LB: The classical critique of ideology aims to expose certain representations, belief systems and convictions that guide our lives despite being false. Ideology is false consciousness and the critique of ideology, which originates in the possibility of an objective description of the world, confronts ideology by showing how things really are. In the imminent critique of ideology, such as, for example, the Habermasian interpretation, accepted and recognised ideals and promises are contrasted to a reality that fails to live up to them. The gap between normative benchmarks and real conditions is exposed. In a more utopian critique of ideology (possibly queer theory), current conditions are contrasted to a vision of a different future. Here they rest on the possibility of a better future and contrast it to the limitations, deficiencies and plainness of the contemporary. What are the points of departure for the critique in the political debate, aesthetic activity and the intellectual conversation today? What does the critique intend to expose? How do critics envision the critique to be useful? Or is usefulness not the primary purpose?
AJ: I’m not sure about the portrayal of critique – if we limit ourselves to art and literary critique – as an auxiliary discipline. Even if all critique is secondary to the object it is criticising, it is simultaneously a genre of its own – its raison d’être is just as complex as the one of the arts. I would argue that literary critique, in the widest possible meaning, today is potentially more interesting and more challenging than the fiction it relates to. The latter is often so deeply and unreflectively immersed in its own autonomy, preoccupied with fulfilling the demands (from colleagues, publishers, press etc.) of its own biosphere, so preoccupied by the false liberal individualism that permeates society, that it lacks critical power. The value of critique lies not in portraying some kind of utopia. I believe, rather, that it is within the critique itself – the theorising and thinking – that an alternative can be found. Critical thinking that sees its mission as giving answers, visions and utopian promises risks of losing its critical edge.
MR: I think it’s difficult to assess the foundations of the critique that we see today, both in political debate, aesthetic activity and intellectual discourse. What I see, especially in artistic expressions, are different attempts to challenge the established orders by presenting alternative interpretations of apparently self-evident problems, a way of exposing norms and preconceptions which act as “engraved institutions”. Here I think of for example the exhibition Lost and Found – Queerying the Archive, shown in Copenhagen and Umeå in 2010, or the work of Elisabeth Ohlson Wallin. These are artistic expressions that “force” the observer to reflect on the things taken for granted. This kind of critique is of course evident in intellectual discourse as well, but I think that, as researchers, we could learn from the critical perspectives of arts and culture. For me, as a researcher, critique is about examination and questioning, not primarily about presenting useful (political) alternatives. But this does not mean that ideology represents the normative whilst the critical represents the real. I find this approach problematic because it assumes a kind of ontology that separates the researcher from the research. Nor would I agree that, for example, queer theory contrasts “the way things are” to a different possible future. The way I see it, queer theory is about questioning whether it is even possible to say things in a certain way. Maybe the usefulness of critique is rather to expose the “engraved institutions” so that they become visible and as a consequence can be changed.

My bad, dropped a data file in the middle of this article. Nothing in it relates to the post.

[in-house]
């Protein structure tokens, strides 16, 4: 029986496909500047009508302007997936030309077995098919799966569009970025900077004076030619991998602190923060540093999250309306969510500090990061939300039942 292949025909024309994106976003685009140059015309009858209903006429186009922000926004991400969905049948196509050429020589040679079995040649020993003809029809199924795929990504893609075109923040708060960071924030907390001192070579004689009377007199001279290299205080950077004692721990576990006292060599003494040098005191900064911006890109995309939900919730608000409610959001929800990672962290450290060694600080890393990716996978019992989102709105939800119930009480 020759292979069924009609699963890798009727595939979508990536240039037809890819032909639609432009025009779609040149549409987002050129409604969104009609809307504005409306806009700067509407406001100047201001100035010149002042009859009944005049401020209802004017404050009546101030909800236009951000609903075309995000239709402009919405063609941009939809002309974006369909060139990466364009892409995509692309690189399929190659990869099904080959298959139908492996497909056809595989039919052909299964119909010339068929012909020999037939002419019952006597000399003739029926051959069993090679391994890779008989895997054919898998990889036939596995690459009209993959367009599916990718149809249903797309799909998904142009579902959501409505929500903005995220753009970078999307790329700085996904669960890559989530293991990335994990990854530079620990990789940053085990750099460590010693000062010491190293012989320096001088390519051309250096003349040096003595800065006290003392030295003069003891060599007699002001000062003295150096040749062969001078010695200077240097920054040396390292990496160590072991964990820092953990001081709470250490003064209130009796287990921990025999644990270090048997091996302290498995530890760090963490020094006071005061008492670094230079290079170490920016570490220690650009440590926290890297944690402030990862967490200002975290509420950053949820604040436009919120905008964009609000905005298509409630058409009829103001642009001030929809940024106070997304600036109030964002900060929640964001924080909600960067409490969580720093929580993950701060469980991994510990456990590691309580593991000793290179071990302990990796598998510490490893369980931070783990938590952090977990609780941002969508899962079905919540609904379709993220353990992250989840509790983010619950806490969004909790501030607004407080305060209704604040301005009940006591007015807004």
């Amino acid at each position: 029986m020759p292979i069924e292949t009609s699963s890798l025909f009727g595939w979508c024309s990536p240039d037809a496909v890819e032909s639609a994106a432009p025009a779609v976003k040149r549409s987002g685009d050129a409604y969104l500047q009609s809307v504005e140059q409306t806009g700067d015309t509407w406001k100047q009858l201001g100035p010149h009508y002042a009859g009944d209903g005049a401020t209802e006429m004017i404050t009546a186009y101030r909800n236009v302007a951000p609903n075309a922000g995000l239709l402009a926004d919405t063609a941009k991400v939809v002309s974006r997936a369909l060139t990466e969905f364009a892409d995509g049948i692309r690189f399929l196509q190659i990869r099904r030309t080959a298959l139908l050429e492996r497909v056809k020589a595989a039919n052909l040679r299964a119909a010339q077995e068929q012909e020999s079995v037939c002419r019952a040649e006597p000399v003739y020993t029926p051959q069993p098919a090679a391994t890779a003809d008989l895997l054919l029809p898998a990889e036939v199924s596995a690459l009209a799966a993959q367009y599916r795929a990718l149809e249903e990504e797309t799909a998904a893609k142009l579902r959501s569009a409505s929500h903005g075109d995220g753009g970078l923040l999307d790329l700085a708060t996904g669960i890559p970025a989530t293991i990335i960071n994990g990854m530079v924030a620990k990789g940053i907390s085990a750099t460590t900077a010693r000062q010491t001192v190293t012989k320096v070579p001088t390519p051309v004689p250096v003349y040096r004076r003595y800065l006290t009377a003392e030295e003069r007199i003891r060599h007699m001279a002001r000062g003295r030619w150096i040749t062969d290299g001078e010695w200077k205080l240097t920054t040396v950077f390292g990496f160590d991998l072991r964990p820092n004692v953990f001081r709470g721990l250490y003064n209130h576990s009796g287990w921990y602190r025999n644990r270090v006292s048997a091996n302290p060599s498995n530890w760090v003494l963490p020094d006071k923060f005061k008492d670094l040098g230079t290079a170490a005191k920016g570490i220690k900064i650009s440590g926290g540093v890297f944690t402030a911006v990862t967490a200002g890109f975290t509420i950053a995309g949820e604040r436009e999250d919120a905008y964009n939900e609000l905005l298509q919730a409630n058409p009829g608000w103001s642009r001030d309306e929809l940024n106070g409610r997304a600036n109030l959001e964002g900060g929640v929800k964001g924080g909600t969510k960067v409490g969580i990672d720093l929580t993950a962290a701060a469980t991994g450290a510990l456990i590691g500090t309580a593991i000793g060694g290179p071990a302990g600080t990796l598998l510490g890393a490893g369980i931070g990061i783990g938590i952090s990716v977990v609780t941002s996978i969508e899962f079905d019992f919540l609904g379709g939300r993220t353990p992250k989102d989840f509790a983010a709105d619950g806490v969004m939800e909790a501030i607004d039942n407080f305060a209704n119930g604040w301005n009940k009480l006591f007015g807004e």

SR: The infected question of utility is a destructive and divisive one, especially in the humanities and social sciences. The most dangerous aspect of it is that it encourages us to neglect or even reject what I take to be the primary function of the study of the humanities: to ask non-standard questions. To engage in critique (which is not the same thing as having a negative attitude) is to attempt to examine underlying assumptions and validity claims, to the best of one’s ability, honestly, rigorously and with no holds barred. But this critical task must encompass, not merely the standard answers we get from politicians, policy-makers, administrators and industry, but even one’s own ideas and assumptions about what constitutes an intelligible, pertinent, important or reasonable question to ask. In my view, too much scholarship in the humanities and social sciences today uncritically assumes and accepts current assumptions about what sort of questions to ask, how the questions should be formulated and what sort of answers one should expect. Strikingly, even (or perhaps especially) scholarship of a utopian kind is thesis-driven, accepting at the outset the terms of the discourse under discussion.
My second reason for resisting the notion of “useful” scholarship in the humanities is related to my first. I want to ask: “Useful to whom?” “Usefulness” usually goes hand in hand with adaptation to current ideals, which are in turn tied to certain determinate interests and aims. The most common “use” of humanities scholarship seems to be as a bludgeon in political contexts: “Research has shown that X”. I would, in contrast, like to see more scholarship whose value is not dependent upon some pre-determined use to which it will be put, by those with an interest in using it for just that purpose. I don’t mean by this that social scientists should stop conducting, say, quality of life research about people with functional handicaps – on the contrary. But if it becomes universally accepted that research and teaching in this field is and should be steered by values, expectations and norms extrinsic to science and scholarship as such, and these extrinsic expectations and norms by necessity lead to certain kinds of results, regardless of the intrinsic norms of science and scholarship, then we really have depleted the idea of science and scholarship of all meaning, except for the institutional. Here I am inclined to invoke Weber’s distinction between value-neutral and value-free science. For the scientist/scholar as a human being, the latter is an unachievable, and perhaps even undesirable, goal. The former, however, is, if only as an ideal or regulative principle, an absolutely necessary condition for science and scholarship.